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SSJID plans to hire 68 workers for retail electric
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The South San Joaquin County Irrigation District will create 68 jobs when it enters the retail electric business.

Hiring plans along with other outlines of how the century-old public agency will provide electricity to customers within 72,000 acres in and around Manteca, Ripon and Escalon are part of an upcoming application for permission to proceed that is being made to the San Joaquin County Local Agency Formation Commission.

The  SSJID has contracted with the Modesto Irrigation District for specific support services during the initial start-up period. The SSJID, as an example, may have MID administer the public benefits program to allow the timely implementation of efficiency and renewable investments in the community. The SSJID also intends to become a member of the California Utilities Emergency Association. Members provide mutual  assistance during periods of emergencies.

The SSJID also has 50 years of administrative experience between SSJID General Manager and Power Systems Manager Jeff Shields in managing retail electric service. Shields has headed up two public agencies providing retail power including the Trinity Public Utilities District he helped carve out of PG&E territory in a bid to protect jobs and the local economy. Battles has worked for PG&E and oversaw a public utility as well.

The SSJID will have its operations and administration offices in district. That means customers will be able to have face-to-face contact with the people who make decisions and not have to call an 800 number or contact a call center in Florida.

“Local control makes a big difference,” Shields said. “If something is going wrong you can talk to a director in the store or at his home. You can’t do that with PG&E.

Shields noted that when Nick DeGroot – a local businessman who ran into numerous roadblocks trying to get PG&E to do a simple construction project that held up his North Main Street development for months – had no way to turn other than working the phones and corresponding by mail.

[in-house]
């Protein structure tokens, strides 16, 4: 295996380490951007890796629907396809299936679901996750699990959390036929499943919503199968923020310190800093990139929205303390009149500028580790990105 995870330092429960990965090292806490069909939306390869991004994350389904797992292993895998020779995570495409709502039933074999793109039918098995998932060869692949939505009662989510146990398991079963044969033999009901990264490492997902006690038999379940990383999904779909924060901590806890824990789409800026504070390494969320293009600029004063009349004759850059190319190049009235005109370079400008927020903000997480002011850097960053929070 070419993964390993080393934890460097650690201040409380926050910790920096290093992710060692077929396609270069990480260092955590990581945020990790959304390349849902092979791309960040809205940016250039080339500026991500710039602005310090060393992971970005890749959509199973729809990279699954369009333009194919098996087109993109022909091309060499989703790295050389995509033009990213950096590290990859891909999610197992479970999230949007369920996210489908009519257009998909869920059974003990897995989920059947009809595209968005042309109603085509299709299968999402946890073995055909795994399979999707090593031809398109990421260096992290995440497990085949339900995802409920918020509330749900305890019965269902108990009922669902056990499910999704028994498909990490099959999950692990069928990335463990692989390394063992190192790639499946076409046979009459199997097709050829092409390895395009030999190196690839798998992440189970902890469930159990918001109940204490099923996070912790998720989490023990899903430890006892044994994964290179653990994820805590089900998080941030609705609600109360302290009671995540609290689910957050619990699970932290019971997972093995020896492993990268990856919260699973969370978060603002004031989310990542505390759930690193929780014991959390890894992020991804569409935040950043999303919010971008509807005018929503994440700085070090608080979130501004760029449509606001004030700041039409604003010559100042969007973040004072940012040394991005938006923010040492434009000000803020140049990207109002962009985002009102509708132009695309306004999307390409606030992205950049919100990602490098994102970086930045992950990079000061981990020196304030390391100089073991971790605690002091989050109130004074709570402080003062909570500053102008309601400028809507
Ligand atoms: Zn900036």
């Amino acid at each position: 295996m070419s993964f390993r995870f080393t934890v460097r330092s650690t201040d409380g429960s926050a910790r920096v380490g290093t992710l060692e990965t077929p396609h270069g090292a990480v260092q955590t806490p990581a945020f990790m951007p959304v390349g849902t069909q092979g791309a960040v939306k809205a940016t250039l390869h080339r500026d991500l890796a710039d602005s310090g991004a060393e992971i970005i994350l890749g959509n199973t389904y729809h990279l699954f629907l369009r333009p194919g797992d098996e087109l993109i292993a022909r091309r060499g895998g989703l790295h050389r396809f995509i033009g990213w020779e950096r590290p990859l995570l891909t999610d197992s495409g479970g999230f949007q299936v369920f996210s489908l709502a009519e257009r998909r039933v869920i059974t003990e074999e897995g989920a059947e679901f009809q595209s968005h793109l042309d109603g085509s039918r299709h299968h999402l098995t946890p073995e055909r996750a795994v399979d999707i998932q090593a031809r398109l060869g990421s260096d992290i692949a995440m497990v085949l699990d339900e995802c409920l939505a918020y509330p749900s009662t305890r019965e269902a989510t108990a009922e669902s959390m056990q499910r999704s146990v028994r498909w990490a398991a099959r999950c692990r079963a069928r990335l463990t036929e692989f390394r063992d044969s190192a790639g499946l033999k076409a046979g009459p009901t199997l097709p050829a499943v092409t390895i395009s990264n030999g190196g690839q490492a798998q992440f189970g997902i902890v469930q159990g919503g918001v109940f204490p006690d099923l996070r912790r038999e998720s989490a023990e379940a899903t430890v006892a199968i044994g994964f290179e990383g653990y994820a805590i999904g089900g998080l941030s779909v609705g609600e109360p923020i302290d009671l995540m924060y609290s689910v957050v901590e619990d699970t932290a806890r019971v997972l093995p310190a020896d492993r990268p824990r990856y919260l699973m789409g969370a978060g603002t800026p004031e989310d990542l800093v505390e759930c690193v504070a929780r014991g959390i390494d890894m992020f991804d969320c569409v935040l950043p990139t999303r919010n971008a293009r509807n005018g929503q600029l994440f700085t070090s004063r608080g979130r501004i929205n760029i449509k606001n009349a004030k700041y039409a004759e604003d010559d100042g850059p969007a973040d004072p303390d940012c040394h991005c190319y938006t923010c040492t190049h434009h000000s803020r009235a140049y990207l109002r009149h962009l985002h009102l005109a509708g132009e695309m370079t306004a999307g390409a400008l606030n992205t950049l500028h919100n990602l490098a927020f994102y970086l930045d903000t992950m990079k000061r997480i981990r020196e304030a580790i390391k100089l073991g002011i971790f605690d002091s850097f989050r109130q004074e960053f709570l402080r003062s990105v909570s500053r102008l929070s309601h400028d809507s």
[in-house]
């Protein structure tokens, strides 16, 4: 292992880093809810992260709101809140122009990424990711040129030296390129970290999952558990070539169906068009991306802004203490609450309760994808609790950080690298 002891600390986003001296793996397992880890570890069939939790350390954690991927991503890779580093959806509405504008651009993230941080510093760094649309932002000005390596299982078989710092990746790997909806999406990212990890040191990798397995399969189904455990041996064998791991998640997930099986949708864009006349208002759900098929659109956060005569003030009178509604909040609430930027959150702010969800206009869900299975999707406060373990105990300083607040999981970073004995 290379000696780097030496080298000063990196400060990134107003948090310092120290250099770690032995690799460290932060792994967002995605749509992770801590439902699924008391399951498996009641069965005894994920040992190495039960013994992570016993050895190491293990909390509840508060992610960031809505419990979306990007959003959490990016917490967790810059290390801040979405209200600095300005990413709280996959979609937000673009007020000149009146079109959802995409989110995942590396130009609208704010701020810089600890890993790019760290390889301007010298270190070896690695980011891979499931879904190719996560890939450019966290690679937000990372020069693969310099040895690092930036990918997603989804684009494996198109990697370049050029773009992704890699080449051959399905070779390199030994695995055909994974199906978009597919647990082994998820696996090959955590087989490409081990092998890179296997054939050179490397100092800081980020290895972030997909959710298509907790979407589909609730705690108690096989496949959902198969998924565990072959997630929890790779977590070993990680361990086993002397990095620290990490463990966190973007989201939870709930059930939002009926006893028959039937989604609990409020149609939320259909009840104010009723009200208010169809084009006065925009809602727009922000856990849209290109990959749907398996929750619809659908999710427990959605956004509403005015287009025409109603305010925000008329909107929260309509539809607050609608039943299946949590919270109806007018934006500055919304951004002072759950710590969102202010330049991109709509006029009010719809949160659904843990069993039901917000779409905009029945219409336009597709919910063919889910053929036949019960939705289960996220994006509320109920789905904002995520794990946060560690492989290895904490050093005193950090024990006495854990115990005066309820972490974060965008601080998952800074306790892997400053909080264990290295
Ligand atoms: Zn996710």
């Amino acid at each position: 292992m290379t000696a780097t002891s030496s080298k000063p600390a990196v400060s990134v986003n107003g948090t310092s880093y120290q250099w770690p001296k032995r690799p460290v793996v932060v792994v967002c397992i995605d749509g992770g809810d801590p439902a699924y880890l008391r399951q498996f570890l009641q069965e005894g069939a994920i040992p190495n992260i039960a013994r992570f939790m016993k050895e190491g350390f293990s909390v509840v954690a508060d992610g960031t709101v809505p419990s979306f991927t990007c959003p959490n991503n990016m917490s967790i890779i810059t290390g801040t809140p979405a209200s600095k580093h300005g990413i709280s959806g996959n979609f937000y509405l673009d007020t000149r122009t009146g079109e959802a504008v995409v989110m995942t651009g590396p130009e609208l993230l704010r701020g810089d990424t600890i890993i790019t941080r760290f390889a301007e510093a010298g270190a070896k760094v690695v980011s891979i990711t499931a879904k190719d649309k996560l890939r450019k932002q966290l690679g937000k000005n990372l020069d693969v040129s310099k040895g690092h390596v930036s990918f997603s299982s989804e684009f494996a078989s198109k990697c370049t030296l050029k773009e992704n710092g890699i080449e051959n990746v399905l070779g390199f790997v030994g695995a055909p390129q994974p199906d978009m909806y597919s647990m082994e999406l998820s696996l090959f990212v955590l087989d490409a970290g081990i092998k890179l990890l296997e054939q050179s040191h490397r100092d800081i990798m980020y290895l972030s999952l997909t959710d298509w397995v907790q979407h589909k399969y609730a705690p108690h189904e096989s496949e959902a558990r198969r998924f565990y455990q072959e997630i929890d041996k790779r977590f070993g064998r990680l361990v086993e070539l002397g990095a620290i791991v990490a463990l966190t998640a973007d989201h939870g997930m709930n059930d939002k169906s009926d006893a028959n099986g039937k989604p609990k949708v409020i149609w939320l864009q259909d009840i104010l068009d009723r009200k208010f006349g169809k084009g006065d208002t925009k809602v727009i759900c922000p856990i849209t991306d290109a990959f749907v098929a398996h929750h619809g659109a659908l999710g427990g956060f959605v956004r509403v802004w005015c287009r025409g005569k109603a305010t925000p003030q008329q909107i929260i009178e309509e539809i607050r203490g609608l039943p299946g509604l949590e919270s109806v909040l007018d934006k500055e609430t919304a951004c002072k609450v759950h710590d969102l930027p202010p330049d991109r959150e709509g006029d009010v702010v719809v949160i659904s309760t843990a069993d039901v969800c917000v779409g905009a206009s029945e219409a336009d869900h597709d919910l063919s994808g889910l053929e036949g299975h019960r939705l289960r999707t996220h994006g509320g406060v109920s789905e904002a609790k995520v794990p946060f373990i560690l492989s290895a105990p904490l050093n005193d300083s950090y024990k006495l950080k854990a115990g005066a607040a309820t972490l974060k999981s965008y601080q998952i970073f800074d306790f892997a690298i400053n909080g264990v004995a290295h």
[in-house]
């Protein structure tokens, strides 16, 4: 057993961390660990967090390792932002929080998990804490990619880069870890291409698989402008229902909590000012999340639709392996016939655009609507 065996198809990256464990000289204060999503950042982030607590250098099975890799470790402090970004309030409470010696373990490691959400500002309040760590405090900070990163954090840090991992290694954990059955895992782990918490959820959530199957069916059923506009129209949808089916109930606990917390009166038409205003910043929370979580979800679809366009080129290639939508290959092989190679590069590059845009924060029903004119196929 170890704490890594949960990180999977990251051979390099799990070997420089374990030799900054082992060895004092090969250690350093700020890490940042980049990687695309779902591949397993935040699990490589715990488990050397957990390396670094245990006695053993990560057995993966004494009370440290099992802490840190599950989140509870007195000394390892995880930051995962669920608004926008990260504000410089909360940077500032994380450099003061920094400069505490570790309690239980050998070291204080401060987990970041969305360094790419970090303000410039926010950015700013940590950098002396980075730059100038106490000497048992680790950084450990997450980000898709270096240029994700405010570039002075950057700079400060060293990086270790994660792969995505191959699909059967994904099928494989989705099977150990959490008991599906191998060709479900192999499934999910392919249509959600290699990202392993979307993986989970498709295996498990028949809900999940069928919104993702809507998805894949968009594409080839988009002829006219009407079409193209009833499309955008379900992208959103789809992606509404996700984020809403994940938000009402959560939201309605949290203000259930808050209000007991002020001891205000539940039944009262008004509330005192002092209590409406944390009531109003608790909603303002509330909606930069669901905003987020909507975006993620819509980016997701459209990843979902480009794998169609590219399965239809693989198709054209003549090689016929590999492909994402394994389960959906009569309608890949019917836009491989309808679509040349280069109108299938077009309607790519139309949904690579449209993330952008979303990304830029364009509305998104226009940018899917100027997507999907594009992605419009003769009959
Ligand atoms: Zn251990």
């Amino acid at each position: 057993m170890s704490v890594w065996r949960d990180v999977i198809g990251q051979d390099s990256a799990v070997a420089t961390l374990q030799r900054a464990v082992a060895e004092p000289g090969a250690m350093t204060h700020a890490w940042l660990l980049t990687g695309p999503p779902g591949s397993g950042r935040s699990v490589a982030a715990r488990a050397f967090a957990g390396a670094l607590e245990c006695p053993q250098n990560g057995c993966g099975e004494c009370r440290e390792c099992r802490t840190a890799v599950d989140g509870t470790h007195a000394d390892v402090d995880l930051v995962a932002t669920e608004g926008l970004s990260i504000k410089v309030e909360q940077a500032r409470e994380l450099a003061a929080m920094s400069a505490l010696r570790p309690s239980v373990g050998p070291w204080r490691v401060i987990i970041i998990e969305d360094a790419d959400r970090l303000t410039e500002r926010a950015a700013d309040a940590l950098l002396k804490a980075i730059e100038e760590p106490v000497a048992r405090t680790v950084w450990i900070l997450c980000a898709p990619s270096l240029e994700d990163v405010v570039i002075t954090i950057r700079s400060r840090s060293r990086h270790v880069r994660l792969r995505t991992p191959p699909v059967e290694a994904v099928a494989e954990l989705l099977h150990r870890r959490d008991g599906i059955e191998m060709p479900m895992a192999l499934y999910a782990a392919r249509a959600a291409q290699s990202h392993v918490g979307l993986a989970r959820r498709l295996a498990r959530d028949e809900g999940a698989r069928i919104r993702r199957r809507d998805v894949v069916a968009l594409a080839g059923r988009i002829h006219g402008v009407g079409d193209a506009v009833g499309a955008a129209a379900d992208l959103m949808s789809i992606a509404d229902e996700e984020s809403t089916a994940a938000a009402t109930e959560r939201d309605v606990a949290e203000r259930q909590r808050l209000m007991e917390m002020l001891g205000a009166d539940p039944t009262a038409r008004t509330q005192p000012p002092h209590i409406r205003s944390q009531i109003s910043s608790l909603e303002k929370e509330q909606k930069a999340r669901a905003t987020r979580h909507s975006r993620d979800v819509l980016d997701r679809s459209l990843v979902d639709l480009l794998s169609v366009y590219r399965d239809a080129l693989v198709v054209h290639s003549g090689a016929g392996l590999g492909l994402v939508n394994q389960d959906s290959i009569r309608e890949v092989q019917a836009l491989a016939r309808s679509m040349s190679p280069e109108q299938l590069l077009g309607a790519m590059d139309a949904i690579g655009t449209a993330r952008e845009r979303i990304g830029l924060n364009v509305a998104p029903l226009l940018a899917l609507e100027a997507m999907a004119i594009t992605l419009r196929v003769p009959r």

“If there was a delay of any type (with SSJID running the system), you can bet he would have gone by a director’s place like Dave Kamper and stopped here on the way out there to give us a piece of his mind,” Shields said.

He pointed to numerous delays the city has experienced particularly with the power pole project relocation on Union Road by The Promenade Shops at Orchard Valley.

“You can believe I’d been out there as a flagman to do whatever was needed to get the job done,” Shields said.

The SSJID plan lays out how it will provide quicker response times plus upgrade equipment to reduce power servcie interruptions.

As an assurance that SSJID will be more responsive  than PG&E, Shields notes retail customers with SSJID will have the power to do one thing that they can’t under PG&E – vote the directors out of office at election time if they believe they aren’t doing the best job possible.

Other parts of the plan to provide retail power servcie that are outlined in detail include:

•purchasing the existing PG&E electrical distribution system within SSJID’s territory.

•construction of facilities necessary to separate the distribution system to be operated by SSJID from PG&E remaining system.

•construction of additional facilities to provide reliable service to all customers.

•sale of taxable and nontaxable debt to finance the purchase and all necessary capital costs.

•contracting for necessary power supplies.

•reducing electrical rates by 15 percent.

•expanding the customer benefit program currently offered to PG&E customers.

The SSJID board will have a hearing on Thursday, Sept. 3, at 9 a.m. on its plan to seek approval from the San Joaquin Local Agency Formation Commission to enter the retail power business.

The Sept. 3 meeting takes place at the district headquarters, 11001 E. Highway 120.